My sister Dale would be 60 years old today.  It’s hard to imagine.  She died of cancer at the age of 29 after a 3-1/2-year battle, which means she’s been gone more years than she lived. She died five months before I met Jerry.  Her death eased my way out of the closet.  Something that had been causing me so much grief didn’t seem to be such a big deal anymore.  So, in addition to everything else I owe her, maybe I owe her that, too.

She is always in my thoughts and I just want you to know her a little bit on her birthday.  She was 2 years and 9 months my senior and she was my idol.  I doubt she ever realized that.  I was the one who was good in school and made no effort.  I may not have lived up to expectations for my father who wanted a macho, star-athlete for a son, but I was a good kid who didn’t get into trouble. I went to college and made my father proud on at least that level.  He wanted me to continue to grad school, but I really wanted to be an artist and didn’t see the point.  He was obviously pleased I had gone that far.

Dale barely squeaked her way out of high school.  And trouble tended to find her.  She was never in any major, serious trouble, but she was always aggravating and worrying our parents.  Whenever they would have to deal with another situation with Dale, my mother would turn to me and say, “You’ll never do anything like this to me.”

Honestly, I did a lot more seriously bad things than Dale did.  A lot more!  I just never got caught.  Dale knew and never once gave me away.  And it never ever crossed my mind that she might.  She was loyal.

Dale loved and needed to be needed.  If there was anyone in need, she was the first one there.  I was a sickly kid until I had my tonsils out at the age of 12.  I would regularly run high fevers and become delirious.  In my night terrors, if Dale hadn’t already come into my room to soothe me, I would go into hers.  Never to my parents.  When I was 8 and a neighbor kid, Vinnie Mancuso, hit me in the eye with a baseball bat (accidentally), another neighbor rushed my mother and me to the hospital.  Dale, who had been playing ball with us at the time, went back outside and punched Vinnie.  Poor Vinnie.  I knew from my experience as her bossed-around little brother that Dale’s punch packed quite a wallop.

Dale and I fought plenty when we were kids. But, we never held a grudge.  And we were very quickly out shopping, going to the beach, or doing something else together.  She had expensive taste, loved to shop, and helped me develop some bad (but fun) spending habits.  I was still pretty tight with my money, though, and managed to save quite a bit.  I never spent like Dale.  She got married and moved to England when she was 21, having worked for  three years after high school as a clerk for the New York Police Department.  While she worked, she continued to live with my parents, so had plenty of money for trips to Europe and for clothing.  I worked summers for very little money and I worked Saturdays the rest of the year for even less (I had a friend who called them “rich kid’s jobs”; I wasn’t a rich kid, but I liked to pretend I was). My parents gave me a little bit of spending money.  Dale got paid every Thursday.  On her way home from work, she would go shopping in the city. Bloomingdale’s was her favorite.  Every Friday, Dale would “borrow” money from me to make it to her next paycheck.  I never saw any of that money again.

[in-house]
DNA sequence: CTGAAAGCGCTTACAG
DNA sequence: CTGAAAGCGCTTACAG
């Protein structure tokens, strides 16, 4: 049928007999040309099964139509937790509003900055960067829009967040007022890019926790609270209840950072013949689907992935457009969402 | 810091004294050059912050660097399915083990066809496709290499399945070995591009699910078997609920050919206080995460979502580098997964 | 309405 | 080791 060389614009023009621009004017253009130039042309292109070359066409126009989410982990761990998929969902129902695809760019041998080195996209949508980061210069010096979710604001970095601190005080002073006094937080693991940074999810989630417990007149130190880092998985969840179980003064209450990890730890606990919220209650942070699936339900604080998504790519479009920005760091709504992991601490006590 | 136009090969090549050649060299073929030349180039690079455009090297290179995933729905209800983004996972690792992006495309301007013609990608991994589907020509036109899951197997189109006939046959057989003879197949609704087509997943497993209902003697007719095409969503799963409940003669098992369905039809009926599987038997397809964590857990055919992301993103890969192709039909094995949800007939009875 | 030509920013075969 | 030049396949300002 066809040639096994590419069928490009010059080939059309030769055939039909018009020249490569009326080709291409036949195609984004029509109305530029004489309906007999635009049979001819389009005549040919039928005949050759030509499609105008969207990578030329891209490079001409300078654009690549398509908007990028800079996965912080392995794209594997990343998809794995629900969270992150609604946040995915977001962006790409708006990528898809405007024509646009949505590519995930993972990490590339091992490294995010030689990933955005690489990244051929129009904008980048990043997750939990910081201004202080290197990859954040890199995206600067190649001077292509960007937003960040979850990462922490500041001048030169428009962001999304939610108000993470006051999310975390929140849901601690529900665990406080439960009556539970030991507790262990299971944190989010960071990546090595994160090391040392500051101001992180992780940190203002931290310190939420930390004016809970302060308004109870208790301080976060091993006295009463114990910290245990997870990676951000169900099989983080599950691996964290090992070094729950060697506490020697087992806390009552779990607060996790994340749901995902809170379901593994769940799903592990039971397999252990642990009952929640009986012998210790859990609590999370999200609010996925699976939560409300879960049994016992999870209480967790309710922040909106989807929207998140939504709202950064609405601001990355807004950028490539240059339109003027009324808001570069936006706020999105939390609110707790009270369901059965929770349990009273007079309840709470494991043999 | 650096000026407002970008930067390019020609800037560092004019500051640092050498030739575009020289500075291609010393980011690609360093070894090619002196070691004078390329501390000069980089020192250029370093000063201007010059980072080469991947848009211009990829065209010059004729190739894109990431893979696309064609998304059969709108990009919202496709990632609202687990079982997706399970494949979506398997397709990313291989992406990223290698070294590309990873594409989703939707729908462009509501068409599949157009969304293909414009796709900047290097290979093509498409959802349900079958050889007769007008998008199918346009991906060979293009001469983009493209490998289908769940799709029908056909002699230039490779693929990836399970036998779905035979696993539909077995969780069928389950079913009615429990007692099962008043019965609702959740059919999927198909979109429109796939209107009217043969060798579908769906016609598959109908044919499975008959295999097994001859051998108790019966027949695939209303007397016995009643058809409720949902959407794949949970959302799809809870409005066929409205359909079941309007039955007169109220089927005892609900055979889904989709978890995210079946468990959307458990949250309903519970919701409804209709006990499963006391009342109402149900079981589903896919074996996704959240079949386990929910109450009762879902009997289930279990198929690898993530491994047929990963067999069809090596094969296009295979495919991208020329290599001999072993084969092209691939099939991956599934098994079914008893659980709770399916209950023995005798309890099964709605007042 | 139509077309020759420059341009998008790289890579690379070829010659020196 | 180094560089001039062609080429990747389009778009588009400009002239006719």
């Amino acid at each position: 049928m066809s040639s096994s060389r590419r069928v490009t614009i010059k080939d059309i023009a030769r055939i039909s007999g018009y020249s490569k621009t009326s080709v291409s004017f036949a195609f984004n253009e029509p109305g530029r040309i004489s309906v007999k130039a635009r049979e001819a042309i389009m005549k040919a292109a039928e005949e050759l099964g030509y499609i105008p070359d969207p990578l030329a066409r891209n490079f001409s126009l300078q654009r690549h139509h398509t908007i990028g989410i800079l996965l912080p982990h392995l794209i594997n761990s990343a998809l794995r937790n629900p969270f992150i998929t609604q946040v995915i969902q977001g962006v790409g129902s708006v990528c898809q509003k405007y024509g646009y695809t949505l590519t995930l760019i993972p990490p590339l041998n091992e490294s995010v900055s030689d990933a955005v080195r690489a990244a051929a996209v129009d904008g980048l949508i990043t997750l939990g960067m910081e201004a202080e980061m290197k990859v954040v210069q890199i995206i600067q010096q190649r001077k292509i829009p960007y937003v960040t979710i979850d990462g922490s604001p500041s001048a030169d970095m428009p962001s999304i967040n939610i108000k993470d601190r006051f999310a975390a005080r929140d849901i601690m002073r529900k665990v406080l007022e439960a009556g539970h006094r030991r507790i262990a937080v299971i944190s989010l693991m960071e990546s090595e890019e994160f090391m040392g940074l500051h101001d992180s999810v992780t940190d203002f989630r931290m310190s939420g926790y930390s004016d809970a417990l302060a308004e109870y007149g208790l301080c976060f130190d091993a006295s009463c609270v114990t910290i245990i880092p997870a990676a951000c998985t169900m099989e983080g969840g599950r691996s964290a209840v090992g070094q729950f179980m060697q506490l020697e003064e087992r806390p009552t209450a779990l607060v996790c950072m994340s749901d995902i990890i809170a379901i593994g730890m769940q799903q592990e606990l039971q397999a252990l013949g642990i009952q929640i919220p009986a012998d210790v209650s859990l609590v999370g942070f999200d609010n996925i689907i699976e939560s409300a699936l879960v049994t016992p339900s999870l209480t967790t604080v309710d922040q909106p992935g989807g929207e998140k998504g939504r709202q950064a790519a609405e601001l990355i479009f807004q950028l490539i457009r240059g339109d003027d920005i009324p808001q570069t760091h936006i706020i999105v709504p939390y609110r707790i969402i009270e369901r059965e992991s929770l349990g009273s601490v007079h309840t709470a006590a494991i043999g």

Dale also taught me to dance.  Days before every formal affair, she would drag me into her room to teach me some new steps so I wouldn’t “embarrass her.” What she taught me were the moves of the Dave Clark 5, the Temptations, the Four Tops, and every other group she liked.  To this day, I dance like I’m a back-up singer.

My sister was a beauty.  She was statuesque and athletic — standing over 5’10” (180cm), with almond-shaped eyes, high cheekbones, thick and wavy chestnut hair.  When I was in my teens and we would be out together, I would imagine that strangers thought we were a couple. “Look at him with that beauty,” I figured they were thinking.  Idiotic, since although I was no beauty, it was very obvious we were sister and brother.

These all seem like such unimportant things.  But these are the things on my mind today.

By the time Dale died, she spoke with an English accent and inflections.  A far cry from the way she spoke when she left Brooklyn less than nine years earlier. When she was 16, she began corresponding with a pen pal in Japan.  Fumiko was 17.  They became the best of friends and remained so until Dale died 13 years later.  Fumiko got married and moved to the United States for a time, right before Dale got married and moved to England.  They never had a chance to meet in person.

About a year after Dale died, Fumiko sent my mother a cassette tape of a phone conversation they had during their first year of friendship.  At that time, Fumiko’s English was poor and Dale’s Japanese was non-existent.  My mother and I decided to listen to the tape even though we knew we would probably cry the entire time.  My father said he couldn’t do it and stayed away.  Jerry stood outside the closed bedroom door.  We held our breath and turned on the tape.  First we heard Fumiko’s voice.  Then, we heard a squeaky, little-girl voice with a powerful New York City accent.  We had forgotten what Dale could sound like.  It was her polite, telephone voice.  We looked at each other and started to laugh.  And, by the end of the tape, we were laughing so hard tears were streaming down our cheeks.  Jerry came in, the picture of concern.  Through my laughter, I said, “You have to hear this.” And I rewound the tape.

Fumiko was telling Dale that she had just won a beauty contest and, as a result, had received a scholarship to college.  She was trying to explain to Dale in very fractured English that it was a music scholarship sponsored by a company that specialized in that. Dale was not “getting it” and was responding in what is best described as Brooklynese.

“In-stru-ments,” Fumi carefully said.

“IN-stru-MENTS?” Dale sang back.

“Moo-zee-kull in-stru-ments,” explained Fumi.

“MEW-zi-CUL instruments?” questioned Dale.

“Yamaha,” said Fumi.

“Yamaha?” Dale repeated.  “Well, we got a Yamaha here.  But they make motorcycles.”